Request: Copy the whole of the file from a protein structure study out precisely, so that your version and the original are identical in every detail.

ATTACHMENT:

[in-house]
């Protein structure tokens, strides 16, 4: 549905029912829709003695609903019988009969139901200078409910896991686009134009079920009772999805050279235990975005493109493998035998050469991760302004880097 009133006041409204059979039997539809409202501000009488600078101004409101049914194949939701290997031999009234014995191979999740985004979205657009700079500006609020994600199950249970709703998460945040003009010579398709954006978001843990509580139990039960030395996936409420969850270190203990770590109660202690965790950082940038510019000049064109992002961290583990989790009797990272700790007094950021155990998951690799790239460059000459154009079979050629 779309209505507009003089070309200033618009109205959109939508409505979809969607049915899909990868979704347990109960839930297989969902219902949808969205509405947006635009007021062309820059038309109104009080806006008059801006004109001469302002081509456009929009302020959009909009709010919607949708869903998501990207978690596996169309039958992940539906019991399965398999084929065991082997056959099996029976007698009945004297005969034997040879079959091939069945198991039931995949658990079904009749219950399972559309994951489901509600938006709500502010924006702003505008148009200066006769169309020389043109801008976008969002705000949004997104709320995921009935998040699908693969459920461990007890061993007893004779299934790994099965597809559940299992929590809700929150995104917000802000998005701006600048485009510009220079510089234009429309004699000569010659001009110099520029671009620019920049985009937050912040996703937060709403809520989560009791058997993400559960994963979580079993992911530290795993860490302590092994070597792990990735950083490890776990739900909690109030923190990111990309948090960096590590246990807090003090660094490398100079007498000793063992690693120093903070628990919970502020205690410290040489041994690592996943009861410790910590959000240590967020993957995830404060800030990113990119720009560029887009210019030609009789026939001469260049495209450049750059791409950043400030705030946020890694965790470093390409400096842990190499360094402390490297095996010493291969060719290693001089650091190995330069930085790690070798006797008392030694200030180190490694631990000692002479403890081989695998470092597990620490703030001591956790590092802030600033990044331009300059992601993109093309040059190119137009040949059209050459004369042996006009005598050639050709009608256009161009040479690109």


[in-house]
């Protein structure tokens, strides 16, 4: 549905029912829709003695609903019988009969139901200078409910896991686009134009079920009772999805050279235990975005493109493998035998050469991760302004880097 009133006041409204059979039997539809409202501000009488600078101004409101049914194949939701290997031999009234014995191979999740985004979205657009700079500006609020994600199950249970709703998460945040003009010579398709954006978001843990509580139990039960030395996936409420969850270190203990770590109660202690965790950082940038510019000049064109992002961290583990989790009797990272700790007094950021155990998951690799790239460059000459154009079979050629 779309209505507009003089070309200033618009109205959109939508409505979809969607049915899909990868979704347990109960839930297989969902219902949808969205509405947006635009007021062309820059038309109104009080806006008059801006004109001469302002081509456009929009302020959009909009709010919607949708869903998501990207978690596996169309039958992940539906019991399965398999084929065991082997056959099996029976007698009945004297005969034997040879079959091939069945198991039931995949658990079904009749219950399972559309994951489901509600938006709500502010924006702003505008148009200066006769169309020389043109801008976008969002705000949004997104709320995921009935998040699908693969459920461990007890061993007893004779299934790994099965597809559940299992929590809700929150995104917000802000998005701006600048485009510009220079510089234009429309004699000569010659001009110099520029671009620019920049985009937050912040996703937060709403809520989560009791058997993400559960994963979580079993992911530290795993860490302590092994070597792990990735950083490890776990739900909690109030923190990111990309948090960096590590246990807090003090660094490398100079007498000793063992690693120093903070628990919970502020205690410290040489041994690592996943009861410790910590959000240590967020993957995830404060800030990113990119720009560029887009210019030609009789026939001469260049495209450049750059791409950043400030705030946020890694965790470093390409400096842990190499360094402390490297095996010493291969060719290693001089650091190995330069930085790690070798006797008392030694200030180190490694631990000692002479403890081989695998470092597990620490703030001591956790590092802030600033990044331009300059992601993109093309040059190119137009040949059209050459004369042996006009005598050639050709009608256009161009040479690109």